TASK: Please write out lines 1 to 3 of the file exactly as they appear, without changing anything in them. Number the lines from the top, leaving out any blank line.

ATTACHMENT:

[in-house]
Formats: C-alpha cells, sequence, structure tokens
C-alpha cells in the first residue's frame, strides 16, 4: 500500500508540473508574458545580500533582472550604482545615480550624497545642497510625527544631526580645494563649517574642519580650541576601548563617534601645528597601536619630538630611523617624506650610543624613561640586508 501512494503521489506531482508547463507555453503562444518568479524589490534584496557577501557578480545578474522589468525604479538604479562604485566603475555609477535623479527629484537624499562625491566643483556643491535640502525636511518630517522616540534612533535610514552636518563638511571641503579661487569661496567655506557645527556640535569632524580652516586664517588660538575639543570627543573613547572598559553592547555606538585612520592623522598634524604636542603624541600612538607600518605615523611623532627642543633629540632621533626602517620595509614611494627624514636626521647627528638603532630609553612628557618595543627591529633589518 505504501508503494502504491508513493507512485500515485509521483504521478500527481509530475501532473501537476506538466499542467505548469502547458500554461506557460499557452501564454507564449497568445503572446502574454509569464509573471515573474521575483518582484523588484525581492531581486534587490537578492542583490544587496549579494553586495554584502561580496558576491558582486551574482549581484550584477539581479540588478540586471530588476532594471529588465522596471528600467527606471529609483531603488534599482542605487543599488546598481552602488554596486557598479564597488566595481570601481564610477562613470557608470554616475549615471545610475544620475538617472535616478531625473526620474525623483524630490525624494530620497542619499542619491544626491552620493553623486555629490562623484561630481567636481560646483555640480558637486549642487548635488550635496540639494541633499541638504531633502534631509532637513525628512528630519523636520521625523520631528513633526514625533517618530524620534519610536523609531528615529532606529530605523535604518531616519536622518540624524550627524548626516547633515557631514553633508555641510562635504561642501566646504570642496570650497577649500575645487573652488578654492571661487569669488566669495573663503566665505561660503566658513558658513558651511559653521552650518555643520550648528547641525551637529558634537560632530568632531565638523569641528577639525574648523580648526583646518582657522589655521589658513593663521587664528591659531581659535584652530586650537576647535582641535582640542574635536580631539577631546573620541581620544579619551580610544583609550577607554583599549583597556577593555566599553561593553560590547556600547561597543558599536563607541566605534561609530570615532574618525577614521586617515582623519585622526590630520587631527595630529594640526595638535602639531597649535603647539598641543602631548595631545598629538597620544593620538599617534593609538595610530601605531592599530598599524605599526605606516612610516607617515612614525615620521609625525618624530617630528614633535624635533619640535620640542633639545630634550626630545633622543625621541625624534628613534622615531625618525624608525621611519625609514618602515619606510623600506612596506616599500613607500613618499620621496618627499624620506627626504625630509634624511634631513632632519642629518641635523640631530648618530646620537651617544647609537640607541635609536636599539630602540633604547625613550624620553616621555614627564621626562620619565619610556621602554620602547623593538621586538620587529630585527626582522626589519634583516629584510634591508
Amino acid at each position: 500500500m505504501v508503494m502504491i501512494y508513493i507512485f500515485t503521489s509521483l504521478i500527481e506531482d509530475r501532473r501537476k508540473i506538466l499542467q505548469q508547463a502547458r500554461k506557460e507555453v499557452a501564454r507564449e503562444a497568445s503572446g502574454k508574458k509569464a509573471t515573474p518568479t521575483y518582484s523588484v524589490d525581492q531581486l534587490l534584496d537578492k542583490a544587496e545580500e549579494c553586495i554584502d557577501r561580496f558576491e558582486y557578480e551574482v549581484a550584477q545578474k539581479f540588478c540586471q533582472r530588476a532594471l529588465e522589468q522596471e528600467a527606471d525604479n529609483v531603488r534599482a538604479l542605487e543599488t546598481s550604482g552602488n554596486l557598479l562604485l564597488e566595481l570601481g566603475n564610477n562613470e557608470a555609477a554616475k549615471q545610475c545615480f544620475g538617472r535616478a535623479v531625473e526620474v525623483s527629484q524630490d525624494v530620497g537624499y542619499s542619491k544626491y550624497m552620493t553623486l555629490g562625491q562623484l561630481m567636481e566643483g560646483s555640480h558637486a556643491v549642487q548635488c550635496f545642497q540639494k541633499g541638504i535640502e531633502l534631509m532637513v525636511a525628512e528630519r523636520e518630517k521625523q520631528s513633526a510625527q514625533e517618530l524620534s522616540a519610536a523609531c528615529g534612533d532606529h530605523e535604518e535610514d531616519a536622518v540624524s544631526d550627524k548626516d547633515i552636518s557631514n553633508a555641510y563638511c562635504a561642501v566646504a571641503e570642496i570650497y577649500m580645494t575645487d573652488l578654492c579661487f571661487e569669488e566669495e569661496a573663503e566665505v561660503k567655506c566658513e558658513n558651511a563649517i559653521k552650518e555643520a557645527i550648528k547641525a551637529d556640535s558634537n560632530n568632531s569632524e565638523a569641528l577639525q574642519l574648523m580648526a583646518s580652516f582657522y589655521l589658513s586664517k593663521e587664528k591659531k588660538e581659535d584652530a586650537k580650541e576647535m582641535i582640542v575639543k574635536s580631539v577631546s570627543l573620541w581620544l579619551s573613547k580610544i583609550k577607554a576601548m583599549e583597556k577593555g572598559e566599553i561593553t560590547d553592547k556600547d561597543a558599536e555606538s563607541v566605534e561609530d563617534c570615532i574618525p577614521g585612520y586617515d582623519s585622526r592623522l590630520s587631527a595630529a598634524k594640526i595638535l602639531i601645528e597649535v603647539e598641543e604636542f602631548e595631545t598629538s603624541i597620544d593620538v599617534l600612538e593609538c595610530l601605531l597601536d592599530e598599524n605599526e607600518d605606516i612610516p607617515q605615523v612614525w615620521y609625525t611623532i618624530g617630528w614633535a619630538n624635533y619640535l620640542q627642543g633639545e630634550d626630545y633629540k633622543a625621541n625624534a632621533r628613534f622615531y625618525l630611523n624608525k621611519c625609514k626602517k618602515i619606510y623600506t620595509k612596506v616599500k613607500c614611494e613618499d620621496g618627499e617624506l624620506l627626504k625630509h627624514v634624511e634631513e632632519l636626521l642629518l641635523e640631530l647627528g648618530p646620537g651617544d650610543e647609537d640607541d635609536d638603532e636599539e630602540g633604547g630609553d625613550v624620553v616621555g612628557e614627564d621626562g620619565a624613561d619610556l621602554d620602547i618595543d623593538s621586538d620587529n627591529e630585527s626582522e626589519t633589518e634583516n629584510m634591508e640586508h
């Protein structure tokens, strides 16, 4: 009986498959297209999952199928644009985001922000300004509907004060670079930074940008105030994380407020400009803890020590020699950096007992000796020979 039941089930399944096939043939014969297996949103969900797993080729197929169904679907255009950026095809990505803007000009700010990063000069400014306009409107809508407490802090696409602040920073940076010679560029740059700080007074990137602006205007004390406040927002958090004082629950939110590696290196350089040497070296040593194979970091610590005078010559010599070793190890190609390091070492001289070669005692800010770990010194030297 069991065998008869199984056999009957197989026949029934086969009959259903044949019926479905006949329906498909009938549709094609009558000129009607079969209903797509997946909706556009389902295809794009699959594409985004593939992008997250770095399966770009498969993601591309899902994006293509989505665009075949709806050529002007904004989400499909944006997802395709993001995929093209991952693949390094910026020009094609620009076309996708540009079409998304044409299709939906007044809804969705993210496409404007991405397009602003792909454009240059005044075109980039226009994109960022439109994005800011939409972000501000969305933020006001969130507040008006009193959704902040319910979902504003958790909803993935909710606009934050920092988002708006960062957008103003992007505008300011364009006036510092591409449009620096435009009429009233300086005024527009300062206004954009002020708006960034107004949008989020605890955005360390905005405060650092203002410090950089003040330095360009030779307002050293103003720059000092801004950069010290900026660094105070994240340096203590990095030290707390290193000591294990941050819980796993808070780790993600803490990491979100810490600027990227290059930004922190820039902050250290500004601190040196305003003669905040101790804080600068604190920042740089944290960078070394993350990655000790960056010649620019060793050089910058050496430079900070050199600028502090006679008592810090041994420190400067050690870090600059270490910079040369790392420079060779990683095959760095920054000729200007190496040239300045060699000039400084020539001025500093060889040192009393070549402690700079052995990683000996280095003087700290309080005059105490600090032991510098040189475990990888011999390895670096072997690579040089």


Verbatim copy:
[in-house]
Formats: C-alpha cells, sequence, structure tokens
C-alpha cells in the first residue's frame, strides 16, 4: 500500500508540473508574458545580500533582472550604482545615480550624497545642497510625527544631526580645494563649517574642519580650541576601548563617534601645528597601536619630538630611523617624506650610543624613561640586508 501512494503521489506531482508547463507555453503562444518568479524589490534584496557577501557578480545578474522589468525604479538604479562604485566603475555609477535623479527629484537624499562625491566643483556643491535640502525636511518630517522616540534612533535610514552636518563638511571641503579661487569661496567655506557645527556640535569632524580652516586664517588660538575639543570627543573613547572598559553592547555606538585612520592623522598634524604636542603624541600612538607600518605615523611623532627642543633629540632621533626602517620595509614611494627624514636626521647627528638603532630609553612628557618595543627591529633589518 505504501508503494502504491508513493507512485500515485509521483504521478500527481509530475501532473501537476506538466499542467505548469502547458500554461506557460499557452501564454507564449497568445503572446502574454509569464509573471515573474521575483518582484523588484525581492531581486534587490537578492542583490544587496549579494553586495554584502561580496558576491558582486551574482549581484550584477539581479540588478540586471530588476532594471529588465522596471528600467527606471529609483531603488534599482542605487543599488546598481552602488554596486557598479564597488566595481570601481564610477562613470557608470554616475549615471545610475544620475538617472535616478531625473526620474525623483524630490525624494530620497542619499542619491544626491552620493553623486555629490562623484561630481567636481560646483555640480558637486549642487548635488550635496540639494541633499541638504531633502534631509532637513525628512528630519523636520521625523520631528513633526514625533517618530524620534519610536523609531528615529532606529530605523535604518531616519536622518540624524550627524548626516547633515557631514553633508555641510562635504561642501566646504570642496570650497577649500575645487573652488578654492571661487569669488566669495573663503566665505561660503566658513558658513558651511559653521552650518555643520550648528547641525551637529558634537560632530568632531565638523569641528577639525574648523580648526583646518582657522589655521589658513593663521587664528591659531581659535584652530586650537576647535582641535582640542574635536580631539577631546573620541581620544579619551580610544583609550577607554583599549583597556577593555566599553561593553560590547556600547561597543558599536563607541566605534561609530570615532574618525577614521586617515582623519585622526590630520587631527595630529594640526595638535602639531597649535603647539598641543602631548595631545598629538597620544593620538599617534593609538595610530601605531592599530598599524605599526605606516612610516607617515612614525615620521609625525618624530617630528614633535624635533619640535620640542633639545630634550626630545633622543625621541625624534628613534622615531625618525624608525621611519625609514618602515619606510623600506612596506616599500613607500613618499620621496618627499624620506627626504625630509634624511634631513632632519642629518641635523640631530648618530646620537651617544647609537640607541635609536636599539630602540633604547625613550624620553616621555614627564621626562620619565619610556621602554620602547623593538621586538620587529630585527626582522626589519634583516629584510634591508